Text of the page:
Gordion Ancient City, one of the most important archaeological sites of the ancient era, has been declared a "World Heritage" by UNESCO.
In the 45th UNESCO World Heritage Committee meeting held in Riyadh, the capital of Saudi Arabia, Gordion will now be protected as a world heritage site.
With this announcement made by the Minister of Culture and Tourism, Mehmet Nuri Ersoy, on his social media accounts, Turkey has added its 20th cultural asset to the UNESCO World Heritage List.
In his announcement, Minister Ersoy said, "We have good news! We have registered our 20th asset in the UNESCO World Heritage List. Gordion Ancient City, one of the unique cultural assets of Ankara, has become a 'World Heritage'. I would like to thank everyone involved."
However, indicating that there is more to come, Minister Ersoy continued his post by saying, "But it's not over yet! We are expecting more good news from UNESCO. Hopefully, with the beautiful news we expect to receive from Anatolian wooden-supported mosques, we will further increase our count in the World Heritage List. Congratulations."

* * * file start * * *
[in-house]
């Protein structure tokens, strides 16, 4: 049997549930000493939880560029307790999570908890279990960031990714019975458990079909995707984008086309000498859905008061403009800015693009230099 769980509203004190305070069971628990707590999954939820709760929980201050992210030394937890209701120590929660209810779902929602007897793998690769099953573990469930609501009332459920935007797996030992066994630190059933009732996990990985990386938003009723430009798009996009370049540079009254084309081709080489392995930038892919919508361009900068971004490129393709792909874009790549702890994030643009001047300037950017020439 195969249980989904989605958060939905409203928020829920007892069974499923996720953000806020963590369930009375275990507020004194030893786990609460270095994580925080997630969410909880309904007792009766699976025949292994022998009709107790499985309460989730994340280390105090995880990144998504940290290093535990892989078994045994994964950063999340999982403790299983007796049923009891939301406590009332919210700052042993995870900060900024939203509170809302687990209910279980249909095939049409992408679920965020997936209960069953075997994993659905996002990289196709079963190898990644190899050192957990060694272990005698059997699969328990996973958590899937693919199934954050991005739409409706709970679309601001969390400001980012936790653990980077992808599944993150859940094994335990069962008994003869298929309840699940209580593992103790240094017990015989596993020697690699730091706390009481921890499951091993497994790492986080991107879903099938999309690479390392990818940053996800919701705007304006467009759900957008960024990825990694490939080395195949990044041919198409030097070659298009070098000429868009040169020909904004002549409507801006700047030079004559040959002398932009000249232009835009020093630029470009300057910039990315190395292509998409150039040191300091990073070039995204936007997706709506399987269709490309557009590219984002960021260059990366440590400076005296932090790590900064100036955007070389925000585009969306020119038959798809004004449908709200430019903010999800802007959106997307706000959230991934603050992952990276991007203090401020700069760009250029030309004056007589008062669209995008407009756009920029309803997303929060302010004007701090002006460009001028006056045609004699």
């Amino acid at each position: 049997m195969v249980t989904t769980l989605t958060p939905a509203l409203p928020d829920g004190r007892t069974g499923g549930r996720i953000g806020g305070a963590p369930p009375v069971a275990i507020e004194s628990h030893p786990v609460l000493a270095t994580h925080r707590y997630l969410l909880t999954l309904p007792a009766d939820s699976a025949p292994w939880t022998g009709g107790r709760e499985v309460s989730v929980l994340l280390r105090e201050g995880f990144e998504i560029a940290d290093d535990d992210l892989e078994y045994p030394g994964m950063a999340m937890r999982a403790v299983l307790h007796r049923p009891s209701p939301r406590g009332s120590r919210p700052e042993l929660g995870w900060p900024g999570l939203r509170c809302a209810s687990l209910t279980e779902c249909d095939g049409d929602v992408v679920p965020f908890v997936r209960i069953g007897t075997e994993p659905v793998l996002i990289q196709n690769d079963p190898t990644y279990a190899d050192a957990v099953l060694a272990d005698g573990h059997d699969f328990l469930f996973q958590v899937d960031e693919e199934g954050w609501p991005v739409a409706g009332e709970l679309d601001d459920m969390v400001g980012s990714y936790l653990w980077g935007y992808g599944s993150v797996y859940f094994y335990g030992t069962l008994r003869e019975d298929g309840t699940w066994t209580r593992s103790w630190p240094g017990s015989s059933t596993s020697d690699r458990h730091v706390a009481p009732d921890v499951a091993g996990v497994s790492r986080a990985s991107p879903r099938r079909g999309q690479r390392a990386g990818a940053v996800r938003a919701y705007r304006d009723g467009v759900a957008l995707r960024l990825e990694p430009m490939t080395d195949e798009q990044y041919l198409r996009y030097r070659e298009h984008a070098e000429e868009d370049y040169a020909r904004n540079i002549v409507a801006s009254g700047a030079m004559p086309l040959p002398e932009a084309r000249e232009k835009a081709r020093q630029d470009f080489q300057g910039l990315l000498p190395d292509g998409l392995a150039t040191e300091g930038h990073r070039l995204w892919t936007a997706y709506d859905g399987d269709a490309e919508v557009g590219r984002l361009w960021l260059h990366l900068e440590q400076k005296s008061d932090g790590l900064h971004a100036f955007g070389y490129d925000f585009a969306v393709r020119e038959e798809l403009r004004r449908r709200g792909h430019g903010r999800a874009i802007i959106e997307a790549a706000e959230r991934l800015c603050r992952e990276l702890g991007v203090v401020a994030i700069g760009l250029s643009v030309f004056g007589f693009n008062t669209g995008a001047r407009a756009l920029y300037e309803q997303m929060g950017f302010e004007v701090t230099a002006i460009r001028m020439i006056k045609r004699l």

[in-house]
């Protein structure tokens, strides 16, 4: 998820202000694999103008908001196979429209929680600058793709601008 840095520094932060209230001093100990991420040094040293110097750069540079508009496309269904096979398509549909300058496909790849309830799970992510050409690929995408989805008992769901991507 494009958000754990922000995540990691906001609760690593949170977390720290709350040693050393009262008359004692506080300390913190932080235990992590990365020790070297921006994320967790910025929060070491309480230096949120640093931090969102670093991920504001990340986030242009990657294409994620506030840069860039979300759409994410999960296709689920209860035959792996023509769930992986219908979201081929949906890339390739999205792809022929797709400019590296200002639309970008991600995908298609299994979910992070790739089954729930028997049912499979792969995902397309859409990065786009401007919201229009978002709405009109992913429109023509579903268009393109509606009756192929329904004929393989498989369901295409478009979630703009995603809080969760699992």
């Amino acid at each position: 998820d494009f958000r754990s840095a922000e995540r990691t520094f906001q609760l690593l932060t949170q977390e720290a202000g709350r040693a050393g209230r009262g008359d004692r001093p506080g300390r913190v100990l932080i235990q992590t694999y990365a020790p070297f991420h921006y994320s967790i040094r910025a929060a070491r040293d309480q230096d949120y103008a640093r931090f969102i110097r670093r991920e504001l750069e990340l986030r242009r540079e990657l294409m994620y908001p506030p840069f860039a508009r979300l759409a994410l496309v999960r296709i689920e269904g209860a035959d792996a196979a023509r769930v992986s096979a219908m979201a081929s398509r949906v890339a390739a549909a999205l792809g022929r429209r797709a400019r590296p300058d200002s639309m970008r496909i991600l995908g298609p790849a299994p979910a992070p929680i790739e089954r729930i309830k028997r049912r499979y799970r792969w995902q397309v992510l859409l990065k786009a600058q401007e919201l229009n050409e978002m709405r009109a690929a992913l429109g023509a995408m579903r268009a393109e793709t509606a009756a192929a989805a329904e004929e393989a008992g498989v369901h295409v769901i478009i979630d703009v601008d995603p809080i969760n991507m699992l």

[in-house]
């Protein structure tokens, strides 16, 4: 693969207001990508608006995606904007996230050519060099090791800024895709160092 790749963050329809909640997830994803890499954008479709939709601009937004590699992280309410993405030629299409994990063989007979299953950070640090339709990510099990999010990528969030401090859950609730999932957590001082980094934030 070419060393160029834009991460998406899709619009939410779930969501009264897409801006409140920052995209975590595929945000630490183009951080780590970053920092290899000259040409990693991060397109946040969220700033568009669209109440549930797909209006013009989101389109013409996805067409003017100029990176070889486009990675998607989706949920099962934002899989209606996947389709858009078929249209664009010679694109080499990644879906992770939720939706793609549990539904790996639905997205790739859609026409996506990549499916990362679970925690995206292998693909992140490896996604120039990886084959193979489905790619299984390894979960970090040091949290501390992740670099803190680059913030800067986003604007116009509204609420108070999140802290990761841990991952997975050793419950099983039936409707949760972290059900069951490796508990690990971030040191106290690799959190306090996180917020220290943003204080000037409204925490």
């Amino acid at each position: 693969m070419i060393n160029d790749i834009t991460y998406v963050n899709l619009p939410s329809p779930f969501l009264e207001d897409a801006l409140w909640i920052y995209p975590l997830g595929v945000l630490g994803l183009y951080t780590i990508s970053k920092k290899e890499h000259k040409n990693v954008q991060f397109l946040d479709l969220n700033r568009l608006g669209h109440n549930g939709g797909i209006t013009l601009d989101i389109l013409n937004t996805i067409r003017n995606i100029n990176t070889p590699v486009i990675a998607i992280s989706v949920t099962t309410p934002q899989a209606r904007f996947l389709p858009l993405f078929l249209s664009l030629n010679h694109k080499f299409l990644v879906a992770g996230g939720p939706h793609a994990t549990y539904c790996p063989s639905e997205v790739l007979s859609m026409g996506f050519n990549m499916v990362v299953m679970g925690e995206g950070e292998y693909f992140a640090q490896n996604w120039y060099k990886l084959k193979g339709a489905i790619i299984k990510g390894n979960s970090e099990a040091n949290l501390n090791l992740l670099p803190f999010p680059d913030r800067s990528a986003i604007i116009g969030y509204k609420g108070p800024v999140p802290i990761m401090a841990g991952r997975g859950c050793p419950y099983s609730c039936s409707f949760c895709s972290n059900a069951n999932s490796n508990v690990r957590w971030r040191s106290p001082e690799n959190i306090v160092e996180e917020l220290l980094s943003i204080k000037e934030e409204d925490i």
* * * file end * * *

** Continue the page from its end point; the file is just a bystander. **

The unique and universal values of Gordion were the factors that brought it to the UNESCO World Heritage List.
Gordion is one of the rare areas that has been inhabited for the longest time in the world.
In Gordion, located in the Polatlı district of Ankara, settlement that started around 2,500 BC (Early Bronze Age) continues to this day in Yassıhöyük, adjacent to the ancient city.
The settlement in the Ancient City and its surroundings, which lasted for 4,500 years with very few interruptions, places Gordion among the rare areas with the longest history of settlement in the world.
Many tumuli in the vicinity of Gordion, the capital of the Phrygian civilization, are dated to different periods from the 9th century BC to the 3rd century BC.
While the Citadel Mound is the most important component that constitutes the Gordion Archaeological Site and has reached the present day, the early period Phrygian fortress walls and monumental structures also stand out as unique examples in Anatolia for that period.